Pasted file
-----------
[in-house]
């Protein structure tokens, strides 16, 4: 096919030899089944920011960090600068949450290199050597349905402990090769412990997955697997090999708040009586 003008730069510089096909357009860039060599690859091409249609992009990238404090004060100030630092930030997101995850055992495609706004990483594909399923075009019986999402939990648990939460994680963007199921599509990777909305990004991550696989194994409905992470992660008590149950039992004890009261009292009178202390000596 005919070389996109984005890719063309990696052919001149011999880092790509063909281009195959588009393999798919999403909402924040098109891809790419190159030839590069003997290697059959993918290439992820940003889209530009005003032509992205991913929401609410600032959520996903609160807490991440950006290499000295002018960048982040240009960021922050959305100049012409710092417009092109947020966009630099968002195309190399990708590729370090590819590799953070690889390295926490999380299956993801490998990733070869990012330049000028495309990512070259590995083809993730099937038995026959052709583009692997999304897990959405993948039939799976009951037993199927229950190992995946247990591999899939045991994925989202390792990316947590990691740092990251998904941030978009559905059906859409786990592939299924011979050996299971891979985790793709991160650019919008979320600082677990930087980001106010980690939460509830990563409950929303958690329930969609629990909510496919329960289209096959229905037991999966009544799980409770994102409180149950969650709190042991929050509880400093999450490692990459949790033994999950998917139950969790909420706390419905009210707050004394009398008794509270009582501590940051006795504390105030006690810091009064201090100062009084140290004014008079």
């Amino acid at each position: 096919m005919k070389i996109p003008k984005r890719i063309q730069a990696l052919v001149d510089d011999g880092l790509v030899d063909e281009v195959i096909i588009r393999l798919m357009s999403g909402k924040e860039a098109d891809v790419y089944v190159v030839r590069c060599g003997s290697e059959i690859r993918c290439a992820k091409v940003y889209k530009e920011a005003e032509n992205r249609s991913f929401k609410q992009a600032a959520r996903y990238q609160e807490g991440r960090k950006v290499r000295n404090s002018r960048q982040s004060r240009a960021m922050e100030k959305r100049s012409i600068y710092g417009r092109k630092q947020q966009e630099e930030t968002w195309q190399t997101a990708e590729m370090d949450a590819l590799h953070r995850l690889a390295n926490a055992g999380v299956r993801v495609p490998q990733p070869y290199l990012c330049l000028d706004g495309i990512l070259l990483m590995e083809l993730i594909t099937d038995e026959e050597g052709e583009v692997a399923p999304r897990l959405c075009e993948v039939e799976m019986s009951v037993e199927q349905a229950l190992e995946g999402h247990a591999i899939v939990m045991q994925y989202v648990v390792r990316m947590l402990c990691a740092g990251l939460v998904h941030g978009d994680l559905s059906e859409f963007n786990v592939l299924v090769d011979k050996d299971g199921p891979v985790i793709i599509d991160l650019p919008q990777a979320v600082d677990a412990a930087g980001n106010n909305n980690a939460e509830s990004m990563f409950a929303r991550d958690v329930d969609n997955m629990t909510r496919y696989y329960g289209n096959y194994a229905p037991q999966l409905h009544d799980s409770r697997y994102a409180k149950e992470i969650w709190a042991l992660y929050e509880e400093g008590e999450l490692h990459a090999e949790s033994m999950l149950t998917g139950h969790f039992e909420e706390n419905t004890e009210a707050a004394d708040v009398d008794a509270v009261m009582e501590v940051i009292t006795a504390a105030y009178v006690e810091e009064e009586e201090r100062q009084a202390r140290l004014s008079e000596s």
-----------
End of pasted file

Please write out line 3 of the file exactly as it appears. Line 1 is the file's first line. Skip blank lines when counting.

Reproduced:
């Amino acid at each position: 096919m005919k070389i996109p003008k984005r890719i063309q730069a990696l052919v001149d510089d011999g880092l790509v030899d063909e281009v195959i096909i588009r393999l798919m357009s999403g909402k924040e860039a098109d891809v790419y089944v190159v030839r590069c060599g003997s290697e059959i690859r993918c290439a992820k091409v940003y889209k530009e920011a005003e032509n992205r249609s991913f929401k609410q992009a600032a959520r996903y990238q609160e807490g991440r960090k950006v290499r000295n404090s002018r960048q982040s004060r240009a960021m922050e100030k959305r100049s012409i600068y710092g417009r092109k630092q947020q966009e630099e930030t968002w195309q190399t997101a990708e590729m370090d949450a590819l590799h953070r995850l690889a390295n926490a055992g999380v299956r993801v495609p490998q990733p070869y290199l990012c330049l000028d706004g495309i990512l070259l990483m590995e083809l993730i594909t099937d038995e026959e050597g052709e583009v692997a399923p999304r897990l959405c075009e993948v039939e799976m019986s009951v037993e199927q349905a229950l190992e995946g999402h247990a591999i899939v939990m045991q994925y989202v648990v390792r990316m947590l402990c990691a740092g990251l939460v998904h941030g978009d994680l559905s059906e859409f963007n786990v592939l299924v090769d011979k050996d299971g199921p891979v985790i793709i599509d991160l650019p919008q990777a979320v600082d677990a412990a930087g980001n106010n909305n980690a939460e509830s990004m990563f409950a929303r991550d958690v329930d969609n997955m629990t909510r496919y696989y329960g289209n096959y194994a229905p037991q999966l409905h009544d799980s409770r697997y994102a409180k149950e992470i969650w709190a042991l992660y929050e509880e400093g008590e999450l490692h990459a090999e949790s033994m999950l149950t998917g139950h969790f039992e909420e706390n419905t004890e009210a707050a004394d708040v009398d008794a509270v009261m009582e501590v940051i009292t006795a504390a105030y009178v006690e810091e009064e009586e201090r100062q009084a202390r140290l004014s008079e000596s």